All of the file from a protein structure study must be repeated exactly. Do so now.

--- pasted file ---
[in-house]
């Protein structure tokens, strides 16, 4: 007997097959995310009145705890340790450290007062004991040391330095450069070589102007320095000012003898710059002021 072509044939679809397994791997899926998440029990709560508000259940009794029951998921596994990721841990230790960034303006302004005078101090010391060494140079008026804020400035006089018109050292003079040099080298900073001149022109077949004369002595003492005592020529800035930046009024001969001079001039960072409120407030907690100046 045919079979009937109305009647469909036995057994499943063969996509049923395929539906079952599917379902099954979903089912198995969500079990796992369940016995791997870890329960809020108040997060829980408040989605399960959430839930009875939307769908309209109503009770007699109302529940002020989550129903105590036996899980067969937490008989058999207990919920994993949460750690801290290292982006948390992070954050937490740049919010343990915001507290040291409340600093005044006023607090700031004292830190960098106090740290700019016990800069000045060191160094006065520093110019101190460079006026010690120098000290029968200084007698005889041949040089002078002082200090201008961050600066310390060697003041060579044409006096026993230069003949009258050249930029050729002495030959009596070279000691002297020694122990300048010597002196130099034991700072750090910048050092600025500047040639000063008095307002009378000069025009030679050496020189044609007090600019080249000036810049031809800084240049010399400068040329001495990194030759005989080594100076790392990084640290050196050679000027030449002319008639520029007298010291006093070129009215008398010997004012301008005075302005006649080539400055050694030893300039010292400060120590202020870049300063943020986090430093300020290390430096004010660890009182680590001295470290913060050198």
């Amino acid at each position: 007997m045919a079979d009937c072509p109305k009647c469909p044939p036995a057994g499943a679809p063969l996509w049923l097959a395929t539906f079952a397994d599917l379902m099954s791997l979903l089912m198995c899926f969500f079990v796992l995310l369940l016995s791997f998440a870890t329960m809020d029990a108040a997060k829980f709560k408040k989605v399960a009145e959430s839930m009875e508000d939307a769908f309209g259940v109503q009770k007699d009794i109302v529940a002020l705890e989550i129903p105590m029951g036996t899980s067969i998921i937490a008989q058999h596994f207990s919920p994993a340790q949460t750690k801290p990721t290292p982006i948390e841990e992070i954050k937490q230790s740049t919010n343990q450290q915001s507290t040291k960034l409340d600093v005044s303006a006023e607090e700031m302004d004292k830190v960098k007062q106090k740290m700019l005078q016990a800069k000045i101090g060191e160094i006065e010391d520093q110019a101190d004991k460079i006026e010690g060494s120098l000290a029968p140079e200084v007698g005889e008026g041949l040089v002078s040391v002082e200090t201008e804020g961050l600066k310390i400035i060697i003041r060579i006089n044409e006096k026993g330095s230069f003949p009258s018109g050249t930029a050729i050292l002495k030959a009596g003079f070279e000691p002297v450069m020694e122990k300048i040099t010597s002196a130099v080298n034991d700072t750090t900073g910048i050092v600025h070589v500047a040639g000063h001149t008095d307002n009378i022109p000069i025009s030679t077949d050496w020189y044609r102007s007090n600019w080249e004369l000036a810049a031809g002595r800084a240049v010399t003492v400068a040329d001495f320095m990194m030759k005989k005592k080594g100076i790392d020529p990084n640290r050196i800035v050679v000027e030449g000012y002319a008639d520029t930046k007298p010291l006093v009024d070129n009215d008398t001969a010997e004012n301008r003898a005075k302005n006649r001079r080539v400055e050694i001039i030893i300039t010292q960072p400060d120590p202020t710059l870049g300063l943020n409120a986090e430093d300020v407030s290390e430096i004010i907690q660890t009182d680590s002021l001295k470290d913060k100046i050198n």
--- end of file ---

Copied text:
[in-house]
């Protein structure tokens, strides 16, 4: 007997097959995310009145705890340790450290007062004991040391330095450069070589102007320095000012003898710059002021 072509044939679809397994791997899926998440029990709560508000259940009794029951998921596994990721841990230790960034303006302004005078101090010391060494140079008026804020400035006089018109050292003079040099080298900073001149022109077949004369002595003492005592020529800035930046009024001969001079001039960072409120407030907690100046 045919079979009937109305009647469909036995057994499943063969996509049923395929539906079952599917379902099954979903089912198995969500079990796992369940016995791997870890329960809020108040997060829980408040989605399960959430839930009875939307769908309209109503009770007699109302529940002020989550129903105590036996899980067969937490008989058999207990919920994993949460750690801290290292982006948390992070954050937490740049919010343990915001507290040291409340600093005044006023607090700031004292830190960098106090740290700019016990800069000045060191160094006065520093110019101190460079006026010690120098000290029968200084007698005889041949040089002078002082200090201008961050600066310390060697003041060579044409006096026993230069003949009258050249930029050729002495030959009596070279000691002297020694122990300048010597002196130099034991700072750090910048050092600025500047040639000063008095307002009378000069025009030679050496020189044609007090600019080249000036810049031809800084240049010399400068040329001495990194030759005989080594100076790392990084640290050196050679000027030449002319008639520029007298010291006093070129009215008398010997004012301008005075302005006649080539400055050694030893300039010292400060120590202020870049300063943020986090430093300020290390430096004010660890009182680590001295470290913060050198």
């Amino acid at each position: 007997m045919a079979d009937c072509p109305k009647c469909p044939p036995a057994g499943a679809p063969l996509w049923l097959a395929t539906f079952a397994d599917l379902m099954s791997l979903l089912m198995c899926f969500f079990v796992l995310l369940l016995s791997f998440a870890t329960m809020d029990a108040a997060k829980f709560k408040k989605v399960a009145e959430s839930m009875e508000d939307a769908f309209g259940v109503q009770k007699d009794i109302v529940a002020l705890e989550i129903p105590m029951g036996t899980s067969i998921i937490a008989q058999h596994f207990s919920p994993a340790q949460t750690k801290p990721t290292p982006i948390e841990e992070i954050k937490q230790s740049t919010n343990q450290q915001s507290t040291k960034l409340d600093v005044s303006a006023e607090e700031m302004d004292k830190v960098k007062q106090k740290m700019l005078q016990a800069k000045i101090g060191e160094i006065e010391d520093q110019a101190d004991k460079i006026e010690g060494s120098l000290a029968p140079e200084v007698g005889e008026g041949l040089v002078s040391v002082e200090t201008e804020g961050l600066k310390i400035i060697i003041r060579i006089n044409e006096k026993g330095s230069f003949p009258s018109g050249t930029a050729i050292l002495k030959a009596g003079f070279e000691p002297v450069m020694e122990k300048i040099t010597s002196a130099v080298n034991d700072t750090t900073g910048i050092v600025h070589v500047a040639g000063h001149t008095d307002n009378i022109p000069i025009s030679t077949d050496w020189y044609r102007s007090n600019w080249e004369l000036a810049a031809g002595r800084a240049v010399t003492v400068a040329d001495f320095m990194m030759k005989k005592k080594g100076i790392d020529p990084n640290r050196i800035v050679v000027e030449g000012y002319a008639d520029t930046k007298p010291l006093v009024d070129n009215d008398t001969a010997e004012n301008r003898a005075k302005n006649r001079r080539v400055e050694i001039i030893i300039t010292q960072p400060d120590p202020t710059l870049g300063l943020n409120a986090e430093d300020v407030s290390e430096i004010i907690q660890t009182d680590s002021l001295k470290d913060k100046i050198n």